As a result, major parties have long vied to wield power at the ministry. In recent coalition governments, it has been dominated by major parties.
When Thaksin Shinawatra wielded power a decade ago, the Agriculture Ministry was overseen by his party’s ministers: Somsak Thepsuthin and his vice minister, Newin Chidchob, followed by Sudarat Keyurapan and others.
It was also at this time that the ministry became political, with a number of populist projects introduced – from the “million cow” project to the “million rubber tree” project – to win popularity among the many farmers.
As a result of these policies over many years, Thai Rak Thai and its successor Pheu Thai have been able to maintain popularity among the rural masses. This highlights how significant the ministry is in terms of creating a strong political base.
The latest Cabinet reshuffle, if anything, has suggested a renewed effort by the junta to reach these masses. The new ministers and vice ministers, Krisda Boonrat, Luck Wajananawat and Wiwat Salayakamthorn, are all high-profile figures who have long been working with the farmers.
Krisda was a former permanent secretary at the Interior Ministry, which works directly towards improving people’s living conditions and security at the grassroots level. Over the past 30 years, Luck has worked as a banker for the poor at the Bank for Agriculture and Agricultural Cooperatives, the largest lender to Thai farmers. Wiwat, meanwhile, for almost all of his life served the late King Bhumibol Adulyadej, and adopted His Majesty’s self-sufficiency philosophy to initiate self-sufficient agricultural education centres nationwide.
Although the junta has not yet confirmed that it will enter politics, by sending people who have worked closely with the masses it is strongly suggesting that it wants the approval of farmers … if not yet their votes.
The only question that remains is whether the junta would be able to give them back something more sustainable than populist projects, rather than just try to take their votes and use their support for political purposes, as past governments did.
Source : The Nation Multimedia
The political reform committee, appointed as one of the 13 committees under the new national reform law, this week invited leaders of key parties to share with it their views on Thailand’s future politics and the reform blueprint.
The first day of the week started with Chartthai Pattana’s director Nikorn Chamnong who was first to meet with the committee, before being followed by Bhumjaithai Party’s leader Anutin Charnvirakul, Chart Pattana’s advisor Suwat Liptapanlop and Democrat leader Abhisit Vejjajiva.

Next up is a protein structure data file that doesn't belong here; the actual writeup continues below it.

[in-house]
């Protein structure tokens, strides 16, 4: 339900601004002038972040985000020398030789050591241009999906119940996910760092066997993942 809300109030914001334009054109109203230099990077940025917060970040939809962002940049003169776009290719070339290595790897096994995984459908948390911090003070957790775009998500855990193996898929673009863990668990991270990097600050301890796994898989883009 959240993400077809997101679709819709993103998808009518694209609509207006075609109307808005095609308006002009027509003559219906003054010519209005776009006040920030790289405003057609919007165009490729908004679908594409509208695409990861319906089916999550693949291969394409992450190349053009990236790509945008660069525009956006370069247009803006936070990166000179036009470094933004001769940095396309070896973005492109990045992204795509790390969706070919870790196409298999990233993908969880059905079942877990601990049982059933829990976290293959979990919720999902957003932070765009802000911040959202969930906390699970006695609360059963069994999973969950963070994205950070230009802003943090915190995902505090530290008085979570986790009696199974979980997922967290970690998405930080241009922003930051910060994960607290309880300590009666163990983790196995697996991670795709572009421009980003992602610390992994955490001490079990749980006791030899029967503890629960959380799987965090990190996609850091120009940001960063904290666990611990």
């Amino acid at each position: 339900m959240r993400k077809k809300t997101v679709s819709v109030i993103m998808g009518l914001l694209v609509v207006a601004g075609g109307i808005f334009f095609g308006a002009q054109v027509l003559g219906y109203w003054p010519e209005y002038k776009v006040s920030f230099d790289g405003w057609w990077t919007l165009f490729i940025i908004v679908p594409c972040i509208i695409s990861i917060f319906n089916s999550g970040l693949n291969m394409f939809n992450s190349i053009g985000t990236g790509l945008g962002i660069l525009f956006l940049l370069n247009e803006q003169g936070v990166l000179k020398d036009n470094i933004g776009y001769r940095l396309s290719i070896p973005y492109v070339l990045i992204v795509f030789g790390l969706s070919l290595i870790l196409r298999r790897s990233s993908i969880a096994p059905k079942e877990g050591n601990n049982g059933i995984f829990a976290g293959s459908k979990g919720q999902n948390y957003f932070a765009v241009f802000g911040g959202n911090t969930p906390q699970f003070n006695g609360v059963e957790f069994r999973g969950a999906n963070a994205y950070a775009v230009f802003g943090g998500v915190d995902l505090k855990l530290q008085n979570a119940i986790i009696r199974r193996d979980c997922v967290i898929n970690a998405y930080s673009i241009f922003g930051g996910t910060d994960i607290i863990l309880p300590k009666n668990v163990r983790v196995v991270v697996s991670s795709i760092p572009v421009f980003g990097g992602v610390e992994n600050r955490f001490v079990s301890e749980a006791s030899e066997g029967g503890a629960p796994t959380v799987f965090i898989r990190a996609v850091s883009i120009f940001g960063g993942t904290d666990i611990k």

Chair Anek Laothamatas presented them in turn with five key political reform issues that the committee has addressed to guide reform in the blueprint.
While wanting to give support to free and fair elections, the committee wished also to promote Dharma-led democracy where compassion and morality wouldbe adopted to lead the regime, introduce mechanisms to address conflict, decentralise power and, last but not least, promote a healthy political culture as a solid foundation for future Thai politics.
Anek later said the invited parties had agreed with all the points, and suggested that political culture, though a long-term process, would be key to helping lay a foundation for strong politics in the country.
Anek said the committee has been developing the plan for transforming political culture, so that it could be put in place, and it’s something “educational” and “time consuming”.
However, he said, concerned parties need to join hands and nurture it following their roles and duties. He added that several requirements for developing a stronger political culture already exists, pending further utilisation, and suggested “compromise” as an example.
During the meeting, Anek noted his observations on that front. The invited leaders agreed that to reduce conflict and division, they would help reduce their stated “conditions” in order to participate in “negotiations” so that the country could move forward. They said if the conflict and division continued, they wished to see peaceful approaches to deal with it.
They also said they agreed with new rules and laws that have been set, and agreed that they would accept the election results. Whether to join the government or not, the “conditions” could be discussed later, Anek quoted Suwat as saying, recounting his mention of popularity as one of the factors in their decisions.
“With such compromise, what we can see now is that the ‘political temperature’ has reduced,” said Anek.
Anek said Democrat leader Abhisit particularly stressed that point, calling for introduction of a set of political ethics standards.
Abhisit had said that the best political reform was not through laws, but through political ethics and guidelines to follow. Anchoring behaviour in ethical norms and standards may take time to develop, and time is the biggest challenge in Thai politics.
Nikorn also agreed. He said while the election was important, political culture, decentralisation and others were no less so, as they were actually fundamental to politics.
The noted political reformer suggested the committee reprioritise its work in the blueprint.
“After listening, I have realised that ‘political reform’ is [implementing] critical changes in the way we do things, with concerned parties taking part based on their roles and duties. People need to take part, and on alert, having not just rights, but duties to perform. The politicians, meanwhile said they didn’t want to see a coup again, and they too should take part,” said Anek.
The committee will meet with Pheu Thai’s heavyweight, Sudarat Keyurapan to hear her views on Tuesday before holding public hearings and submitting the plan to the government next month.